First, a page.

Colorado Avalanche: Short-Term Goals for the 2017-18 Season

DENVER, CO - MARCH 7: Gabriel Landeskog
DENVER, CO - MARCH 7: Gabriel Landeskog /

The Colorado Avalanche need to set — and achieve — short -term goals in the upcoming season to set the foundation for success.

The Colorado Avalanche’s 2016-17 season is going to be a tough one. They’re not set up for “real” success in the form of playoff contention. The team didn’t make enough roster or coaching changes to recover that much from their embarrassing 48-point season.

No, the Avalanche are in a full rebuild, and there can be no denying it. The team coming at us next season is a young one — only Blake Comeau (31) and Carl Soderberg (31) are over the age of 30. Many players expected to make the roster are 25 or under.

This is a good thing. At least a handful of the players will not have been part of the debacle of the 2016-17 season. And a lot of the players who were should be able to bounce back. Ah, the resiliency of youth.

Success comes when you set a few short-term goals that lead in the eventual target destination. The Colorado Avalanche did this a couple seasons ago to good result. Their goals then were to get at least 30 shots per game, hold onto possession in the offensive zone and to keep their feet moving.

These were great goals. When the Avs achieved them, they tended to win. It wouldn’t hurt for Colorado to keep those goals in mind again.

However, let’s look at some goals this team in particular should be working toward next season.

Decrease the Shot Differential

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Last season the Colorado Avalanche were #27 in shots differential with -300. They were #27 in shots per game with 28.1 and #24 for allowing 31.7 shots per game. I’d love to see reversing that metric be a top priority for the team.

Part of the problem last year was confidence. The players have talked about it before. When things are going badly, you don’t want to be the one responsible. If you didn’t take the shot, you didn’t miss the net or get it blocked or saved. That has led to the players passing the puck way too much.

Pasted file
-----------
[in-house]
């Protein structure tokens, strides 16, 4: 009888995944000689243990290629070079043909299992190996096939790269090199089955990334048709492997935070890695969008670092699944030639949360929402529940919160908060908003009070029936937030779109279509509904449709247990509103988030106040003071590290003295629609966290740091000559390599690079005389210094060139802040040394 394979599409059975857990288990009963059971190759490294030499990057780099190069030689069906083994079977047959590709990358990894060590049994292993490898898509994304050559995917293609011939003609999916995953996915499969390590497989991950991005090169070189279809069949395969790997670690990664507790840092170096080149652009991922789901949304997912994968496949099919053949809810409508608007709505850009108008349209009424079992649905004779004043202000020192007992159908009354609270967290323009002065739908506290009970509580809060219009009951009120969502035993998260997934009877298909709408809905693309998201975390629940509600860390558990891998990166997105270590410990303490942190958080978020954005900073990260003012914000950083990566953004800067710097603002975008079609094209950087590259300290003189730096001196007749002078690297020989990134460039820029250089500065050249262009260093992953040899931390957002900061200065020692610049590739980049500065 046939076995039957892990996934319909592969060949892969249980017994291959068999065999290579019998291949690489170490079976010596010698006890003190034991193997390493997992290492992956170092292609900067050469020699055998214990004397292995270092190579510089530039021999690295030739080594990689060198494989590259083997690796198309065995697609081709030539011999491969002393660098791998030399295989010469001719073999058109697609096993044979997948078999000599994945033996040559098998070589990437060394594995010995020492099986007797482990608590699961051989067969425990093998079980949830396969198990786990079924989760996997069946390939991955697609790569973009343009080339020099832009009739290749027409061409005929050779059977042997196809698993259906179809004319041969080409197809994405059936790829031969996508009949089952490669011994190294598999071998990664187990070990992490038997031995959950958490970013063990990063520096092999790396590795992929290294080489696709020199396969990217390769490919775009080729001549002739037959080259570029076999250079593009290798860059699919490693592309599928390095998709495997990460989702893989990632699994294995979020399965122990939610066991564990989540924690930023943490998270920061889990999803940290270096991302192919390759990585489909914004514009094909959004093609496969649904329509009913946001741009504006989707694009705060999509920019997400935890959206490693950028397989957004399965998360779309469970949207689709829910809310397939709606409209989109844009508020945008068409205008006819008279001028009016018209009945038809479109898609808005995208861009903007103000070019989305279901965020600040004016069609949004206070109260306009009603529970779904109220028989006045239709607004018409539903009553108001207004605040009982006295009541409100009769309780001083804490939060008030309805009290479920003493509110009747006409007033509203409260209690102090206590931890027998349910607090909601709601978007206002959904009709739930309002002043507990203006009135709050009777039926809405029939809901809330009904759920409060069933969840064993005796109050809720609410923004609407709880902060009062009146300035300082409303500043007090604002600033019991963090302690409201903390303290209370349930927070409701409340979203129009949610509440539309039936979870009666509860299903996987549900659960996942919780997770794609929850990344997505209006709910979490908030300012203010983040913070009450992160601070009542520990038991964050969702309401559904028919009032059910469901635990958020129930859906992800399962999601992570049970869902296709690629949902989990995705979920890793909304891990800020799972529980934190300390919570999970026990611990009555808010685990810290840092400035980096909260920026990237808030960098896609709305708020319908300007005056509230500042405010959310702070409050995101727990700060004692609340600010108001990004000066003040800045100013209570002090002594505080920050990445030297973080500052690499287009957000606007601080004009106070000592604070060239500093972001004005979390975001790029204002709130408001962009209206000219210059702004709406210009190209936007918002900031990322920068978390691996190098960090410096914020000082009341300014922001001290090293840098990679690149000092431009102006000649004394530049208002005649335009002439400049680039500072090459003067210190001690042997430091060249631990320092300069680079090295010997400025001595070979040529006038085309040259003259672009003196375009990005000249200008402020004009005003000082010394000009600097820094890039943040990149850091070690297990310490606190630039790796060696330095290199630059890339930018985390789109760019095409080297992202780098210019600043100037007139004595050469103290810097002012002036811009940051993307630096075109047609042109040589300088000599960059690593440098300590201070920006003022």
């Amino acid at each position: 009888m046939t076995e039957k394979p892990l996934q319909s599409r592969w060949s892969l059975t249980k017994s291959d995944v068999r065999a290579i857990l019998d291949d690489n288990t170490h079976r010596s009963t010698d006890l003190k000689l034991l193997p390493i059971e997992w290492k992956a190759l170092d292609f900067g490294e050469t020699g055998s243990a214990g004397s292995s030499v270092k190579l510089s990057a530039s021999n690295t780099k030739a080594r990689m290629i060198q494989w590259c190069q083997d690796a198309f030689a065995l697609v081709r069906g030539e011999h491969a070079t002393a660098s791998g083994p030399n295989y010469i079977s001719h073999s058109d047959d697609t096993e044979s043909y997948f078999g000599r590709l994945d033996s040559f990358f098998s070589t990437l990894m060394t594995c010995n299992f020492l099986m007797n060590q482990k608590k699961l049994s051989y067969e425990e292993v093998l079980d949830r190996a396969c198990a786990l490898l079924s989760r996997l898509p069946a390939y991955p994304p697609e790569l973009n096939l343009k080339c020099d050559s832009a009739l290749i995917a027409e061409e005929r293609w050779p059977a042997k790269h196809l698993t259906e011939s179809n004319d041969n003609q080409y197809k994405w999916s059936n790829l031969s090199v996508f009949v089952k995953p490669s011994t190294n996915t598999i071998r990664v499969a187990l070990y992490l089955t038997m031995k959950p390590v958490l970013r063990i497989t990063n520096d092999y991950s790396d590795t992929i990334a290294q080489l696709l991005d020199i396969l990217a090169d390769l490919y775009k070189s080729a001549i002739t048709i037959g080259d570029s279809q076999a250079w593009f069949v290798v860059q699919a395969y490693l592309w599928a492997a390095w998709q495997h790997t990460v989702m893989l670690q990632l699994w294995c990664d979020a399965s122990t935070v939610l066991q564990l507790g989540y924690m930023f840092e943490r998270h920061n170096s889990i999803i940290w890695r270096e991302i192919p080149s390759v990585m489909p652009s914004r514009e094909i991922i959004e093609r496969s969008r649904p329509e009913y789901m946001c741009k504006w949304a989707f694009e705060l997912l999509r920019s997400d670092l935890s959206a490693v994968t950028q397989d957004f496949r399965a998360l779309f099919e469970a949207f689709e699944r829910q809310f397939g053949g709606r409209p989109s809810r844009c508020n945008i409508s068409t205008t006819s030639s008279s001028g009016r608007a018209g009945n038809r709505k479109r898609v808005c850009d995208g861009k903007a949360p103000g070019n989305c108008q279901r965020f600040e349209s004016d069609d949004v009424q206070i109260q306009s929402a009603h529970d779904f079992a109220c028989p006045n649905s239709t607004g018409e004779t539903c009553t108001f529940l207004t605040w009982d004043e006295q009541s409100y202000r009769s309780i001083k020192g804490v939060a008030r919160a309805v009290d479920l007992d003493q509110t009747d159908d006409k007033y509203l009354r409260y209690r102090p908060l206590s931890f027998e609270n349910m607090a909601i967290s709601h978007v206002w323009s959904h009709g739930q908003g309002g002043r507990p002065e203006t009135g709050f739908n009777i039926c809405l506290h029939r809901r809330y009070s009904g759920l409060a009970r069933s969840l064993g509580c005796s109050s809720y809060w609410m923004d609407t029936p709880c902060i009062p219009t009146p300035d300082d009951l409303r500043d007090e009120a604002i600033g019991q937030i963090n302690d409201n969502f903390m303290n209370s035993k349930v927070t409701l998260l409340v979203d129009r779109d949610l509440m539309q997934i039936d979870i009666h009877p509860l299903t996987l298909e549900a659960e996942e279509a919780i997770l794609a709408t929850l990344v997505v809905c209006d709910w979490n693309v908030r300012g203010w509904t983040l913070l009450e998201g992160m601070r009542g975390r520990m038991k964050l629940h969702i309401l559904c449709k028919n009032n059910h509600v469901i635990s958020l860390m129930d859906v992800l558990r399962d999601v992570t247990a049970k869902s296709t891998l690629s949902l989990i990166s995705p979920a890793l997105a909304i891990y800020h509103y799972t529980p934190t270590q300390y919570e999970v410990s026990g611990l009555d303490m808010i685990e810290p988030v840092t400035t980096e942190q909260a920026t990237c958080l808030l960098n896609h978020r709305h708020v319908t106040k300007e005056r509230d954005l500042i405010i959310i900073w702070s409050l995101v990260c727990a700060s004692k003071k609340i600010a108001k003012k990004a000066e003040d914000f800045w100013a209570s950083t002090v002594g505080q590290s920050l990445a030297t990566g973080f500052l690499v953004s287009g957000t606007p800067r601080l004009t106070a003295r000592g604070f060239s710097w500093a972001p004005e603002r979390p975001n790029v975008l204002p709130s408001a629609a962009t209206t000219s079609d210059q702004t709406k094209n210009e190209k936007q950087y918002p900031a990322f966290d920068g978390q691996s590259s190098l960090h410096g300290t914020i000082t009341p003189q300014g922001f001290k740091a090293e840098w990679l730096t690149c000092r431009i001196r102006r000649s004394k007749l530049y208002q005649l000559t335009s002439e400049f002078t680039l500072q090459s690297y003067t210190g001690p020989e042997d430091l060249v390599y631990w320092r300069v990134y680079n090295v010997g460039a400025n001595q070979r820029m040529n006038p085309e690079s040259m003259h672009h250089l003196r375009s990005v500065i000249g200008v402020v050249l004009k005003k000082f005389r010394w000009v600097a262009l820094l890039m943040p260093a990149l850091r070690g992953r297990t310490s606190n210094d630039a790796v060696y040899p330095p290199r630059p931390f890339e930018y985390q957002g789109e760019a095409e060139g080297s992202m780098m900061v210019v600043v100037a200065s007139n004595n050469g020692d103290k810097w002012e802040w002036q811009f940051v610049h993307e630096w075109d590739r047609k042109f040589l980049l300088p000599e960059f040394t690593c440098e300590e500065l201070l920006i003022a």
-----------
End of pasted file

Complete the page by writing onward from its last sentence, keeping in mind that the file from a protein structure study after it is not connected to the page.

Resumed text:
It also led to that ridiculous play of Comeau passing on a breakaway.

The players need to make a deliberate effort to have a shoot-first mentality. Don’t look for the pretty play or any play other than getting pucks on net. Ugly bounces happen — and those ugly goals count just the same as pretty ones.

Improve the Power Play

Last year the Colorado Avalanche were dead-last in power play percentage at 12.6%. It should come as no surprise that they were dead-last in actual power play goals, too, with 30.

One of the coaching changes the team did make was hiring assistant Ray Bennett. He’s a veteran coach, and one of his tasks is revamping the power play. Surely the team’s revamped power play can better the above statistics.

The previous goal, developing a shoot-first mentality, should help here, too.

Improve the Penalty Kill

The Colorado Avalanche were also #29 for their penalty kill with 73.9%. Improving that statistic would be a good goal. Now, the defense is a well-known problem for the team. However, improved systems should be able to help.

The Avs were #28 in penalty minute differential with +91, meaning they took that many more penalties than they drew. That looks like another good area for a short-term goal. They simply must stay out of the penalty box. Plus, while diving will garner a penalty, their speed should be able to draw a few penalties.

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I sincerely hope Colorado takes on some of these goals as baby steps to eventual success.